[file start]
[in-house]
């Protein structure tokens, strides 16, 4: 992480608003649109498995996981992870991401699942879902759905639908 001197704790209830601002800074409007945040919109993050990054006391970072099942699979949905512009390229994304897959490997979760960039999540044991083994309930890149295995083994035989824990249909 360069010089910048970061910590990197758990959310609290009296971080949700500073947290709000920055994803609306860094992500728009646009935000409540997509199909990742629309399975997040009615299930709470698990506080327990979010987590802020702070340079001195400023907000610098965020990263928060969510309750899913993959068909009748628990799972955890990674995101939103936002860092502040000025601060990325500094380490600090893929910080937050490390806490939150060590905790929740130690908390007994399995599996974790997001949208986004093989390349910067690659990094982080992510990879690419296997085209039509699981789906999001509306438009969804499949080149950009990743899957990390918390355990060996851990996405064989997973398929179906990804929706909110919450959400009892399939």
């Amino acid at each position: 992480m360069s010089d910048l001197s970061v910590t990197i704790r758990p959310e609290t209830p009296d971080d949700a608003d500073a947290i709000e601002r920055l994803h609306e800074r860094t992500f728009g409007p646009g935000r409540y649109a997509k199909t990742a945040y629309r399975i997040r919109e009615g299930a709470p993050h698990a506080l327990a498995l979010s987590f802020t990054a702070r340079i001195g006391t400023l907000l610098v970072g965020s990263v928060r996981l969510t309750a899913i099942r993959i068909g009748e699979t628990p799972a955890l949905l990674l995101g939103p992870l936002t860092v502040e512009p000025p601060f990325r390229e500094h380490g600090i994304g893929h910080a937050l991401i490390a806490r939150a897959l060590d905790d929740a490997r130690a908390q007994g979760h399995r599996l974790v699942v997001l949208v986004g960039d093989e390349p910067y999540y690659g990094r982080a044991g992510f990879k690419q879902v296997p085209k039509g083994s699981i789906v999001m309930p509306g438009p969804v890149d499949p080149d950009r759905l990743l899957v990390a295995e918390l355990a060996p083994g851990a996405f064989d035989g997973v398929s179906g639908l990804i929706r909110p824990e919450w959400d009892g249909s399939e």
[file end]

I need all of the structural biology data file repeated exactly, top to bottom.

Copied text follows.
[in-house]
């Protein structure tokens, strides 16, 4: 992480608003649109498995996981992870991401699942879902759905639908 001197704790209830601002800074409007945040919109993050990054006391970072099942699979949905512009390229994304897959490997979760960039999540044991083994309930890149295995083994035989824990249909 360069010089910048970061910590990197758990959310609290009296971080949700500073947290709000920055994803609306860094992500728009646009935000409540997509199909990742629309399975997040009615299930709470698990506080327990979010987590802020702070340079001195400023907000610098965020990263928060969510309750899913993959068909009748628990799972955890990674995101939103936002860092502040000025601060990325500094380490600090893929910080937050490390806490939150060590905790929740130690908390007994399995599996974790997001949208986004093989390349910067690659990094982080992510990879690419296997085209039509699981789906999001509306438009969804499949080149950009990743899957990390918390355990060996851990996405064989997973398929179906990804929706909110919450959400009892399939």
């Amino acid at each position: 992480m360069s010089d910048l001197s970061v910590t990197i704790r758990p959310e609290t209830p009296d971080d949700a608003d500073a947290i709000e601002r920055l994803h609306e800074r860094t992500f728009g409007p646009g935000r409540y649109a997509k199909t990742a945040y629309r399975i997040r919109e009615g299930a709470p993050h698990a506080l327990a498995l979010s987590f802020t990054a702070r340079i001195g006391t400023l907000l610098v970072g965020s990263v928060r996981l969510t309750a899913i099942r993959i068909g009748e699979t628990p799972a955890l949905l990674l995101g939103p992870l936002t860092v502040e512009p000025p601060f990325r390229e500094h380490g600090i994304g893929h910080a937050l991401i490390a806490r939150a897959l060590d905790d929740a490997r130690a908390q007994g979760h399995r599996l974790v699942v997001l949208v986004g960039d093989e390349p910067y999540y690659g990094r982080a044991g992510f990879k690419q879902v296997p085209k039509g083994s699981i789906v999001m309930p509306g438009p969804v890149d499949p080149d950009r759905l990743l899957v990390a295995e918390l355990a060996p083994g851990a996405f064989d035989g997973v398929s179906g639908l990804i929706r909110p824990e919450w959400d009892g249909s399939e």